Sound Check: 77 decibels; Must speak with raised voice
The Signature Theater does not have a lock on drama in Shirlington. Indeed, stiff competition is less than a block away, at Ping by Charlie Chiang's, an updated version of the former Charlie Chiang's. Like the relocated theater, the revamped restaurant involves a handsome new set for its performances. More than $1.5 million was poured into the location last year, and it was money well spent. Patrons of the restaurant now find themselves looking at wraparound glass walls, an ocean of red, see-through metal slats to carve up the large space and a smart bar that features a couple of sushi chefs at one end. On a block packed with places to eat, Ping stands out for its good looks.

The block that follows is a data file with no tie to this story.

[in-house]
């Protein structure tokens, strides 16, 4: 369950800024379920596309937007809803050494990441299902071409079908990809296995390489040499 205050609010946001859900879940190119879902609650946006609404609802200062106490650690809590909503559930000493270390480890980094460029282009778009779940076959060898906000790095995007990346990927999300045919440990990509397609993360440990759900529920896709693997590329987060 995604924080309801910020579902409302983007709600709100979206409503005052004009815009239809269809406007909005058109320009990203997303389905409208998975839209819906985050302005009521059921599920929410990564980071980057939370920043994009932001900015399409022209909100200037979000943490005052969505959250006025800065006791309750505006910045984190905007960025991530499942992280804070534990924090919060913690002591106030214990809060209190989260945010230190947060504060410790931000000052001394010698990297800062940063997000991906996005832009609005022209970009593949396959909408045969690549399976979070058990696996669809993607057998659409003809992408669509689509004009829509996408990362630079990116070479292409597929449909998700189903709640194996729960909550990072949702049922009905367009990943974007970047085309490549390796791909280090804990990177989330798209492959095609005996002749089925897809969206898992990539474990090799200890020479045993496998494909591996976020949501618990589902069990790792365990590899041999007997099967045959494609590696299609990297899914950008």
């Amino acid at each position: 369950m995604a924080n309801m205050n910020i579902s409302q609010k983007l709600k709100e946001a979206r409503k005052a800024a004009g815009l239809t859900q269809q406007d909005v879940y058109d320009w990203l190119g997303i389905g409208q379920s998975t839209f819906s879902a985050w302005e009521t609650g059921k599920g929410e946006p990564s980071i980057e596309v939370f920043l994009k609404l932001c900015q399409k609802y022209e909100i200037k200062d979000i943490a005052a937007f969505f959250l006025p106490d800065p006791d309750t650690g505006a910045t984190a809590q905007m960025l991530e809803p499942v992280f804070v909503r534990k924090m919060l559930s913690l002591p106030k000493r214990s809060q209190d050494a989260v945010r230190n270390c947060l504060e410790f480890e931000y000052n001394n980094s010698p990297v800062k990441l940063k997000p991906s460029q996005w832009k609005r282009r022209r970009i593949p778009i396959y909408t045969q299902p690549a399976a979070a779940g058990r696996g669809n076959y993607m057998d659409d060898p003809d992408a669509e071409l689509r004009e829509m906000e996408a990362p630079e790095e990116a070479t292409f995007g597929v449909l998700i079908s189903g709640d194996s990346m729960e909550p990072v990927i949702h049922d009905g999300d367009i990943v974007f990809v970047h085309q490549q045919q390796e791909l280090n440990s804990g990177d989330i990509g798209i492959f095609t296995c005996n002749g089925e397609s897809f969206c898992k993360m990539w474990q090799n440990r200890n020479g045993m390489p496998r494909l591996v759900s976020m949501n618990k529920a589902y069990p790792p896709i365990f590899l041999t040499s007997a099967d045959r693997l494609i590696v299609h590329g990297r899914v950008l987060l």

It does not, alas, distinguish itself with its cooking, much of which resembles the food you'd find at a run-of-the-mill Asian carryout. The long menu, with its pages of "small plates," Asian headliners and steamed "revolution diet" selections, seeks to embrace every possible whim. But the kitchen is no match for the dozens of dishes. What's not greasy (shredded pork with broccoli, chow fun noodles) is dry (roasted chicken dusted with garlic "crunchies") or saddled with a problem (the cloying sauce for otherwise decent dumplings suggests a melted peanut butter cookie). As for the sushi, the fish is cut too large, and the rice tastes as if it's never encountered rice wine vinegar -- or any other seasoning.
There are a few encouraging moments. Wonton soup finds light, meat-filled dumplings in a clear, scallion-laced broth, and fried "lemongrass" shrimp remain juicy beneath their batter -- although the lemongrass is applied with too light of a hand.
Ping is a Chinese word denoting good taste. It's also an ingredient that's missing from too much of the menu at this beautiful but underwhelming stage set of a restaurant.
-- Tom Sietsema (Sunday, May 16, 2008)